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Head bent back, disease?

Discussion in 'Quail' started by Mibotsu, Apr 3, 2012.

  1. Mibotsu

    Mibotsu Songster

    May 23, 2011
    Balbriggan, Ireland

  2. mossypath

    mossypath Chirping

    Jan 14, 2012
  3. jbobs

    jbobs Songster

    The medical term for this is called opisthotonus - the head bent straight back. There is another term for the head going wry at a lateral angle: torticolis. The first thing that came to my mind was Newcastle and Marek's as this can be one of the clinical signs. Here's what the Merck Veterinary Manual has to say about it Newcastle:


    Onset is rapid, and signs appear throughout the flock within 2-12 days (average 5) after aerosol exposure. Spread is slower if the fecal-oral route is the primary means of transmission, particularly for caged birds. Young birds are the most susceptible. Observed signs depend on whether the infecting virus has a predilection for respiratory, digestive, or nervous systems. Respiratory signs of gasping, coughing, sneezing, and rales predominate in low virulence infections. Nervous signs of tremors, paralyzed wings and legs, twisted necks, circling, clonic spasms, and complete paralysis may accompany, but usually follow, the respiratory signs in neurotropic velogenic disease. Nervous signs with diarrhea are typical in pigeons, and nervous signs are frequently seen in cormorants and exotic bird species. Respiratory signs with depression, watery-greenish diarrhea, and swelling of the tissues of the head and neck are typical of the most virulent form of the disease, viscerotropic velogenic Newcastle disease (VVND, also called exotic Newcastle disease), although nervous signs may also be seen. Varying degrees of depression and inappetence are observed. A partial or complete cessation of egg production may occur. Eggs may be abnormal in color, shape, or surface, and have watery albumen. Mortality is variable but can be as high as 100%."

    Here is a great resource for avian diseases - Cornell University's Atlas of avian diseases with a photo of a chicken exhibiting the same clinical signs (from Marek's) as your quail has shown:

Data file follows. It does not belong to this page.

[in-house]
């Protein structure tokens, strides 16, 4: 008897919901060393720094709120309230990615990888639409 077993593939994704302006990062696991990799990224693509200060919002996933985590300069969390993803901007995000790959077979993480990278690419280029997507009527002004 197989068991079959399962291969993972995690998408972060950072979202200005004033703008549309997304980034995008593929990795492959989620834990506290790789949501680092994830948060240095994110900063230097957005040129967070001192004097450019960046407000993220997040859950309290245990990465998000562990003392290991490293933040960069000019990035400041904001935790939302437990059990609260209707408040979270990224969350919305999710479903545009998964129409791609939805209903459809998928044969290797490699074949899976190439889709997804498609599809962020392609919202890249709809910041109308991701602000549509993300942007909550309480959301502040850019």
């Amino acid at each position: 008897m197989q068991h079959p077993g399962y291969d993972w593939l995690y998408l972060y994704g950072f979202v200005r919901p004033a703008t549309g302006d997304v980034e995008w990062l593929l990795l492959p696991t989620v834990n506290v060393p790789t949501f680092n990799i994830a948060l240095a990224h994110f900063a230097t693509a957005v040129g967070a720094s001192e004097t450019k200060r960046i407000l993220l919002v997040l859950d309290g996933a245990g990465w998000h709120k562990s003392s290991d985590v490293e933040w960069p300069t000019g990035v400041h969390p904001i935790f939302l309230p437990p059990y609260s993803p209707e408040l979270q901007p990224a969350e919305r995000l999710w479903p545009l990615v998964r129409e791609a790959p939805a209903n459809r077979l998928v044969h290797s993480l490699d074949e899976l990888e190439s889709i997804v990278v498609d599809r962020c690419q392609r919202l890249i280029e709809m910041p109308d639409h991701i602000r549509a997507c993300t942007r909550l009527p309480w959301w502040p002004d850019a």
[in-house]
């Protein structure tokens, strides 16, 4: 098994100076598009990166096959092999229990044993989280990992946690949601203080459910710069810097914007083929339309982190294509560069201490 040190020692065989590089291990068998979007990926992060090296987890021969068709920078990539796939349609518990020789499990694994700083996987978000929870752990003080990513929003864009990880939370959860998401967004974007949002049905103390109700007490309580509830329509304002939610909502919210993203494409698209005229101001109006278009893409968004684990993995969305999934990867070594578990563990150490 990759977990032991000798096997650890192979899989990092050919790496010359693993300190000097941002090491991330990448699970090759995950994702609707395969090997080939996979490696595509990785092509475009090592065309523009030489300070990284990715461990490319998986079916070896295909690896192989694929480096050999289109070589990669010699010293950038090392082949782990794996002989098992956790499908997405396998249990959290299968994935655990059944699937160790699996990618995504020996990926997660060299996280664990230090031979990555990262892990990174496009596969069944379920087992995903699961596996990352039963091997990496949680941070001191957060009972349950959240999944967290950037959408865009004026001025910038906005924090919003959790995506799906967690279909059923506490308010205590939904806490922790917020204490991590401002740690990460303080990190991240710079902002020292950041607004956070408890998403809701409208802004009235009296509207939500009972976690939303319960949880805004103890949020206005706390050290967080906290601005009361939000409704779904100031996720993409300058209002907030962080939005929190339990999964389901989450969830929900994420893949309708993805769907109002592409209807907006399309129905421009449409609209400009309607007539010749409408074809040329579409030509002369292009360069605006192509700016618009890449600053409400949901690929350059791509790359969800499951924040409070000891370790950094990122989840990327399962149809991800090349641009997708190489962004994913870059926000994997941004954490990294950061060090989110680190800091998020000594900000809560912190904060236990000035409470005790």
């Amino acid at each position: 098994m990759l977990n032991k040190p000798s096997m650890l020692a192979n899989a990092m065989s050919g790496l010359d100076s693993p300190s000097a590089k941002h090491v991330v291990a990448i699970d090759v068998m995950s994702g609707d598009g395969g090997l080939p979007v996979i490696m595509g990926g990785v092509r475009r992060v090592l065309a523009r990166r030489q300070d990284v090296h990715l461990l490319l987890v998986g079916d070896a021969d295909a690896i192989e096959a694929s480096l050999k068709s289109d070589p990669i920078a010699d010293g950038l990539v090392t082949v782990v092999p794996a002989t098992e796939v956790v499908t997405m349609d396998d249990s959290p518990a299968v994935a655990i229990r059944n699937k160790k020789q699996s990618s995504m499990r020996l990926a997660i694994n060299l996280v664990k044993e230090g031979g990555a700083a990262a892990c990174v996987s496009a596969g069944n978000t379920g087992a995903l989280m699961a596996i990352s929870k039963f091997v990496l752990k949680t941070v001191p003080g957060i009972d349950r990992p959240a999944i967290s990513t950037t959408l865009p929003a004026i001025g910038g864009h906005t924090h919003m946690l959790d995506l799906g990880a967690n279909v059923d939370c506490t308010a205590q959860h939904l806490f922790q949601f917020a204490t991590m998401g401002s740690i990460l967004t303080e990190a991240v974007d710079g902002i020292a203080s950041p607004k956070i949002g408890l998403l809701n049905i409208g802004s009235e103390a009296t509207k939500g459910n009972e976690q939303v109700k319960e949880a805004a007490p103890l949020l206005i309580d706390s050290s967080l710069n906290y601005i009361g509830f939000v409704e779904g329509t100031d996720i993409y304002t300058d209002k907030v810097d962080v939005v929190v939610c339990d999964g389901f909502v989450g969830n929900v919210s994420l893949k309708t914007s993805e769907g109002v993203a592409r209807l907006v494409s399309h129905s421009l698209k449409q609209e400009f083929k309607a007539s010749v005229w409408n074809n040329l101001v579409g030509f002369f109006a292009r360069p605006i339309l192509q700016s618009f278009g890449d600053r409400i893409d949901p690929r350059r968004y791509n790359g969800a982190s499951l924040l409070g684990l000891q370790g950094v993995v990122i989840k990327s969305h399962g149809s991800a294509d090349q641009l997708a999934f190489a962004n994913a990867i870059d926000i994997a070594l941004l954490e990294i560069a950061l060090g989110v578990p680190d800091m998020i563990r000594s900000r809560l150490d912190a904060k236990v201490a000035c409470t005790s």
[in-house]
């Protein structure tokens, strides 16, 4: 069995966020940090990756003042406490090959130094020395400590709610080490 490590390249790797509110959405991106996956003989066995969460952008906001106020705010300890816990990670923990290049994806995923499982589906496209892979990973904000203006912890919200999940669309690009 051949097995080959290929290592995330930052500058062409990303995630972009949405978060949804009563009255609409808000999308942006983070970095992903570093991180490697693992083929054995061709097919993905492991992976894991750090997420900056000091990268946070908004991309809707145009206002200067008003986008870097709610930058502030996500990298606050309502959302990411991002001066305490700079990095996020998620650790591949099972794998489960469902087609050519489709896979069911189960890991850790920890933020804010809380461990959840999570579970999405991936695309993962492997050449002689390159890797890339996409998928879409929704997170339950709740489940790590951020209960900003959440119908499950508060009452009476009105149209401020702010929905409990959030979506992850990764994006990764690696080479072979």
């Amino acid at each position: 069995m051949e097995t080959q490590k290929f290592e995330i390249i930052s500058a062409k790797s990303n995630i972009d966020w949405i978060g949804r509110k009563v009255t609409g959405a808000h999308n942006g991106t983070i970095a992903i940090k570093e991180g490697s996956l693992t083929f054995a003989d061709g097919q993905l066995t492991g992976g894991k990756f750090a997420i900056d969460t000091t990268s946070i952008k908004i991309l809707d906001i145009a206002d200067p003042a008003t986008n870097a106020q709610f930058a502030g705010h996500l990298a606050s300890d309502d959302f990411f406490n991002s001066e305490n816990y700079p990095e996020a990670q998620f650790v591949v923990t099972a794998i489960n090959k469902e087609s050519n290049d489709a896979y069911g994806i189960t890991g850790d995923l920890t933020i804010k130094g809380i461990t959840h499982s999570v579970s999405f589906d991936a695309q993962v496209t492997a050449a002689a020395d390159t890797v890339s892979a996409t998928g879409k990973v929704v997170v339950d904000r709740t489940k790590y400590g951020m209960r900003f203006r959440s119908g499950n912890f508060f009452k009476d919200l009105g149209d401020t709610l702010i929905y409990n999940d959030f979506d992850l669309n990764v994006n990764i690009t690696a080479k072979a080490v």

4. jbobs

    jbobs Songster

    sorry forgot this link too: this a guinea hen with the same clinical sign but infected with Newcastle: http://partnersah.vet.cornell.edu/avian-atlas/search/disease

    I don't know about in the states but in Canada Newcastle is a reportable disease - I would watch your other birds carefully and do your research on both Marek's and Newcastle to see if you can pinpoint other symptoms.
  5. Mibotsu

    Mibotsu Songster

    May 23, 2011
    Balbriggan, Ireland
    newcastle was the one i was thinking of but couldn't remember, i read up on it before when someone else had a bird doing this same thing. thanks for the info doing some reading now.

    she is separated from the rest of the birds she was with. keeping a close eye on her, if she doesn't turn around by the end of the day i'm just going to cull.
  6. Mibotsu

    Mibotsu Songster

    May 23, 2011
    Balbriggan, Ireland
    i just went ahead and cull'd, she seemed to be in a little pain. oh well. gotta watch the rest of them now

    Good thing was she was in a grow out pen with only about 13 other birds. only about 1/8th of my flock
  7. jbobs

    jbobs Songster

    Probably a good idea to just cull :)

    Mossypath, I didn't see your comment about the rabbits - wry neck occurring in rabbits is almost always due to a pasturella infection that has spread to the inner ear. Rabbits are natural carriers of pasturella but get ill when their immune system can't keep it in check anymore - it can manifest as inner ear infections, abcesses, conjunctivitis and respiratory disease ("snuffles")

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